HAWAII – The United States Department of the Interior today announced their proposal for “re-establishing a government-to-government relationship with the Native Hawaiian community.” The controversial Notice of Proposed Rulemaking follows a series of public meetings held in the summer of 2014 in which most of those who testified spoke out against the Interior’s involvement in Hawaiian sovereignty affairs.
Here is the media release issued today by the U.S. Department of the Interior:
WASHINGTON, D.C. — The U.S. Department of the Interior announced today a proposal to create an administrative procedure and criteria that the Secretary of the Interior would apply if the Native Hawaiian community forms a unified government that then seeks a formal government-to-government relationship with the United States. Under the new proposal, the Native Hawaiian community — not the Federal government — would decide whether to reorganize a Native Hawaiian government, what form that government would take, and whether it would seek a government-to-government relationship with the United States.
“The United States has a long-standing policy of supporting self-governance for Native peoples, yet the benefits of the government-to-government relationship have long been denied to Native Hawaiians, one of our nation’s largest indigenous communities,” said Interior Secretary Sally Jewell. “Today’s proposal is testament to the Obama Administration’s strong support for our nation’s Native peoples’ right to self-determination.”
The proposal, which takes the form of a Notice of Proposed Rulemaking (NPRM), builds on more than 150 Federal statutes that Congress has enacted over the last century to recognize and implement the special political and trust relationship between the United States and the Native Hawaiian community. The NPRM comes on the heels of a robust and transparent public comment period as part of an Advance Notice of Proposed Rulemaking (ANPRM) process that began last year and included public meetings. More than 5,000 members of the public submitted written responses to the ANPRM, and they overwhelmingly favored creating a pathway for reestablishing a formal government-to-government relationship. To view the public comments, click here.
“We’ve listened to the feedback we received during the public meetings and in writing and worked to improve the proposal to reflect those comments,” added Jewell. “We appreciate the many voices on this topic and look forward to hearing from the public on this proposal.”
If a government-to-government relationship is reestablished, it can provide the community with greater flexibility to preserve its distinct culture and traditions, and special status under Federal law that enables the community to exercise powers of self-government over many issues directly impacting community members.
The Native Hawaiian community has not had a formal government since the overthrow of the Kingdom of Hawaii in 1893. In 1993, Congress enacted the Apology Resolution which offered an apology to Native Hawaiians on behalf of the United States for its role in the overthrow and committed the Federal government to a process of reconciliation. As part of that reconciliation process, in 2000 the Department of the Interior and the Department of Justice jointly issued a report identifying as its lead recommendation the need to foster self-determination for Native Hawaiians under Federal law.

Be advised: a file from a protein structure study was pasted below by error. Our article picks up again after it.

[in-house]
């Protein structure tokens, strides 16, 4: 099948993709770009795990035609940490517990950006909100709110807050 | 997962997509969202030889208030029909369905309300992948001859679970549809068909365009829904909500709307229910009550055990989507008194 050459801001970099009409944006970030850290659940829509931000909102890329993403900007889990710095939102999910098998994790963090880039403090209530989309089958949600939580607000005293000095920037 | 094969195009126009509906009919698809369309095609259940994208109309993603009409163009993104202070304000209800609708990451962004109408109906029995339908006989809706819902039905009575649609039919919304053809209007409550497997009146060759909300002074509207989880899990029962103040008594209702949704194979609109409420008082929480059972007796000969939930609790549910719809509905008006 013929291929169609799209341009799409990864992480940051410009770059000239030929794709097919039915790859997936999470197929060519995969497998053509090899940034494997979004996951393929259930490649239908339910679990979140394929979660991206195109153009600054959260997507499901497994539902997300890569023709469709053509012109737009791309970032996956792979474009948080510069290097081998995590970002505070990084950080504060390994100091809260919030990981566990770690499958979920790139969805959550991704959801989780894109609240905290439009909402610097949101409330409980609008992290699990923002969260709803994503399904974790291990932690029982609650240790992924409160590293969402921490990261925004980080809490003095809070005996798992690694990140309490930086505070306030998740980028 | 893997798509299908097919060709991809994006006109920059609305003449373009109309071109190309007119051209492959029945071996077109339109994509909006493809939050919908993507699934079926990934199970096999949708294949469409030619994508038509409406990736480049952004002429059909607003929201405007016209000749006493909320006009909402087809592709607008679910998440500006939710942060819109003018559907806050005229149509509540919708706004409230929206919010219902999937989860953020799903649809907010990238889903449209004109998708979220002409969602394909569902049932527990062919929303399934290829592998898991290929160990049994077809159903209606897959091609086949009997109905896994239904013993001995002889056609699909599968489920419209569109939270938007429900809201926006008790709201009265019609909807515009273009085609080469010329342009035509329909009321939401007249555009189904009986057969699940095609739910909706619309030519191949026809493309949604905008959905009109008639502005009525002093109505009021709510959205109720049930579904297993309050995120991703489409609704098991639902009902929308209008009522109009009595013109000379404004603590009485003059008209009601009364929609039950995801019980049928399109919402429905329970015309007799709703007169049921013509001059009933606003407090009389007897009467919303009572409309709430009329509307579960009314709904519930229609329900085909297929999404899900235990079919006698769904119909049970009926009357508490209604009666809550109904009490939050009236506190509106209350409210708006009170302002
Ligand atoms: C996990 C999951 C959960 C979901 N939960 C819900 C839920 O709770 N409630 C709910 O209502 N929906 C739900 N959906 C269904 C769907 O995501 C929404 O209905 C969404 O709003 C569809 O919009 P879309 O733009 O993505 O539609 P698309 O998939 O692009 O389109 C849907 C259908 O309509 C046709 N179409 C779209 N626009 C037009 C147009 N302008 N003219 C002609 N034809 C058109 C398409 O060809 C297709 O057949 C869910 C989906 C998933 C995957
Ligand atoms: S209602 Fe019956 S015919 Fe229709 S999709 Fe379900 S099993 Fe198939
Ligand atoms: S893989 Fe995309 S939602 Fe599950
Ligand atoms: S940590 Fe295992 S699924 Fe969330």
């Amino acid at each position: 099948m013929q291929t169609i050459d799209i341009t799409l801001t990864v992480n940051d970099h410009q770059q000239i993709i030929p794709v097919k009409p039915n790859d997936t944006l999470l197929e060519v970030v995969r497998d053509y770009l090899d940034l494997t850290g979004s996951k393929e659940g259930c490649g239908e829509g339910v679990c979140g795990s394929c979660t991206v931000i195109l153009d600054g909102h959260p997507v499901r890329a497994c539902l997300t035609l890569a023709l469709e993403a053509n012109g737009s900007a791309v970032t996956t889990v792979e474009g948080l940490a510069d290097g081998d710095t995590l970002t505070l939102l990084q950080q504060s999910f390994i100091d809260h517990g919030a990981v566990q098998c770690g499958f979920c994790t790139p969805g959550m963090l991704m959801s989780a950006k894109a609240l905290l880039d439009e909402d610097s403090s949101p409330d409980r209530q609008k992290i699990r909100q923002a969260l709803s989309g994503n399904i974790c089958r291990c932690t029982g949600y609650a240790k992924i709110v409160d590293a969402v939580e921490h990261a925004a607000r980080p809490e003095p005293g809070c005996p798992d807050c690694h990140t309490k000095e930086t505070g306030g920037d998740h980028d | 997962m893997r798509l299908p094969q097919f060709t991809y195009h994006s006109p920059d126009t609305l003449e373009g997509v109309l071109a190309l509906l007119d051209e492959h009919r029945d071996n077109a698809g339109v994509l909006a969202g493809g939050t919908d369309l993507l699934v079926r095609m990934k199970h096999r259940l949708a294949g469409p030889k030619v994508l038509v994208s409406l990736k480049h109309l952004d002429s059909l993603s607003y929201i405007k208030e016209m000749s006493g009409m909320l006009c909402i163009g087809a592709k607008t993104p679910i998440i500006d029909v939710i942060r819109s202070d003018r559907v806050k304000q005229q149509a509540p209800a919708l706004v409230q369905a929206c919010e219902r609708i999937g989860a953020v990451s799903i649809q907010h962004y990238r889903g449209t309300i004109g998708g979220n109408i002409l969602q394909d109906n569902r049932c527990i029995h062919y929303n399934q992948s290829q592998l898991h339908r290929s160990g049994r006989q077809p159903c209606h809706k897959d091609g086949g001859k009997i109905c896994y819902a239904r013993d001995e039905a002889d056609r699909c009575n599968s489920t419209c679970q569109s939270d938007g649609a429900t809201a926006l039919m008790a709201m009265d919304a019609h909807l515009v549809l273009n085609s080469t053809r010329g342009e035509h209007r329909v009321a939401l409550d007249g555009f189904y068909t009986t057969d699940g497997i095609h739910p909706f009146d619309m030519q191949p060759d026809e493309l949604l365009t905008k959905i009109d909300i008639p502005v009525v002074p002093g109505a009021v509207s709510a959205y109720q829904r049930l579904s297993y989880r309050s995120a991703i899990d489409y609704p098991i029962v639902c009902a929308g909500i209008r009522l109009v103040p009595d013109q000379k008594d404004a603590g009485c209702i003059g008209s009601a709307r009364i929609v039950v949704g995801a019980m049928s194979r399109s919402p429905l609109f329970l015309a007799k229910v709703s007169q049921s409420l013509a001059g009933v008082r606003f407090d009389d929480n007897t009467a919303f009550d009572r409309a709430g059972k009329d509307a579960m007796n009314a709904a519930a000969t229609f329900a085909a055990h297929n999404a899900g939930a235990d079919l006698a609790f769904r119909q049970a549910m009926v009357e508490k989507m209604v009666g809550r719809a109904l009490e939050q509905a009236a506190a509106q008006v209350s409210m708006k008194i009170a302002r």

Today’s proposal is available for review at www.doi.gov/ohr, and public comments on it will be accepted for the next 90 days. Members of the public are encouraged to read the proposal and provide comments in writing by email to email@example.com, on www.regulations.gov (docket no. DOI-2015-0005), or by U.S. mail/hand delivery to the Office of the Secretary, Department of the Interior, Room 7228, 1849 C St. NW, Washington, DC 20240. The public is also encouraged to participate in teleconferences on the proposed rule, a schedule of which is available here. U.S. Dept. of Interior on Sept. 29, 2015
The Dept. of Interior also provided these background documents:
Hawaii Governor David Ige issued this statement after the news was made public.
“This issue has been discussed for many years, and I support President Obama and the Department of the Interior’s efforts to move it forward. I urge the public, particularly Native Hawaiians, to comment on this possible pathway for the United States and Native Hawaiians to establish a government-to-government relationship. The public comment period for the proposed rule is an invitation for the public to participate in the rule-making process.” Gov. David Ige on Sept. 29, 2015
The Interior’s press release comes at a pivotal time for Hawaii. Right now, Native Hawaiians – both for and against federal recognition – are preparing to elect delegates to an ‘aha that will determine a collective direction that participating Native Hawaiians wish to go in. The “nation building” process was initiated by the Office of Hawaiian Affairs and is being carried out under the banner Na’i Aupuni. Those who are participating in the election were first identified in through controversial Native Hawaiian roll, the validity of which is being challenged on multiple fronts.
The struggle for Hawaiians to shape their own future on their terms has – in part – fueled the blockade of the Thirty Meter Telescope on Mauna Kea. The video below – produced in the early days of the situation on the mountain – examines the connection.